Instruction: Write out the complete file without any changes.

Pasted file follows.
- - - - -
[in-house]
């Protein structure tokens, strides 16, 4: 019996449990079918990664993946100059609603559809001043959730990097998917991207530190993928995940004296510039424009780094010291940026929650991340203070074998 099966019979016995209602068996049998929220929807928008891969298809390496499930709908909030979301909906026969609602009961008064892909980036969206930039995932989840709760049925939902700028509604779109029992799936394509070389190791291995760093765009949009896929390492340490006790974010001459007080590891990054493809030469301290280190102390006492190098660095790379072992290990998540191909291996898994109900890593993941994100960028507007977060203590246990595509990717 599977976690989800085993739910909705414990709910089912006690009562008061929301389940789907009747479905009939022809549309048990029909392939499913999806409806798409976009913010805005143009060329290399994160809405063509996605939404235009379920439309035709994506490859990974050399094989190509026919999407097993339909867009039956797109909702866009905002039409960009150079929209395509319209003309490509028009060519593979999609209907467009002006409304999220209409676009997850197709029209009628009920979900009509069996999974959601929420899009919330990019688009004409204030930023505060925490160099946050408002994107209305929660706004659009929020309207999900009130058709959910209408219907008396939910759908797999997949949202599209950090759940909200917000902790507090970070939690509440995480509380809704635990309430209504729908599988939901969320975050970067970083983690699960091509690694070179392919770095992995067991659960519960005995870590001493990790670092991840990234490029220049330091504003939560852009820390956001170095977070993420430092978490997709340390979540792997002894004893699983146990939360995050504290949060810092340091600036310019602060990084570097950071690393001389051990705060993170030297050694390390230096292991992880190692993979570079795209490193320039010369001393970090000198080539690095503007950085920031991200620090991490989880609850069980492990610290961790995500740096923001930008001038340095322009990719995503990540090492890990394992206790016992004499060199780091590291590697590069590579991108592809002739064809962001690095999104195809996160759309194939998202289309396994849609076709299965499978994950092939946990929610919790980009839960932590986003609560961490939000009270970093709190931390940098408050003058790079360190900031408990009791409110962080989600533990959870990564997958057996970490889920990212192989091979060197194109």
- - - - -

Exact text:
[in-house]
């Protein structure tokens, strides 16, 4: 019996449990079918990664993946100059609603559809001043959730990097998917991207530190993928995940004296510039424009780094010291940026929650991340203070074998 099966019979016995209602068996049998929220929807928008891969298809390496499930709908909030979301909906026969609602009961008064892909980036969206930039995932989840709760049925939902700028509604779109029992799936394509070389190791291995760093765009949009896929390492340490006790974010001459007080590891990054493809030469301290280190102390006492190098660095790379072992290990998540191909291996898994109900890593993941994100960028507007977060203590246990595509990717 599977976690989800085993739910909705414990709910089912006690009562008061929301389940789907009747479905009939022809549309048990029909392939499913999806409806798409976009913010805005143009060329290399994160809405063509996605939404235009379920439309035709994506490859990974050399094989190509026919999407097993339909867009039956797109909702866009905002039409960009150079929209395509319209003309490509028009060519593979999609209907467009002006409304999220209409676009997850197709029209009628009920979900009509069996999974959601929420899009919330990019688009004409204030930023505060925490160099946050408002994107209305929660706004659009929020309207999900009130058709959910209408219907008396939910759908797999997949949202599209950090759940909200917000902790507090970070939690509440995480509380809704635990309430209504729908599988939901969320975050970067970083983690699960091509690694070179392919770095992995067991659960519960005995870590001493990790670092991840990234490029220049330091504003939560852009820390956001170095977070993420430092978490997709340390979540792997002894004893699983146990939360995050504290949060810092340091600036310019602060990084570097950071690393001389051990705060993170030297050694390390230096292991992880190692993979570079795209490193320039010369001393970090000198080539690095503007950085920031991200620090991490989880609850069980492990610290961790995500740096923001930008001038340095322009990719995503990540090492890990394992206790016992004499060199780091590291590697590069590579991108592809002739064809962001690095999104195809996160759309194939998202289309396994849609076709299965499978994950092939946990929610919790980009839960932590986003609560961490939000009270970093709190931390940098408050003058790079360190900031408990009791409110962080989600533990959870990564997958057996970490889920990212192989091979060197194109």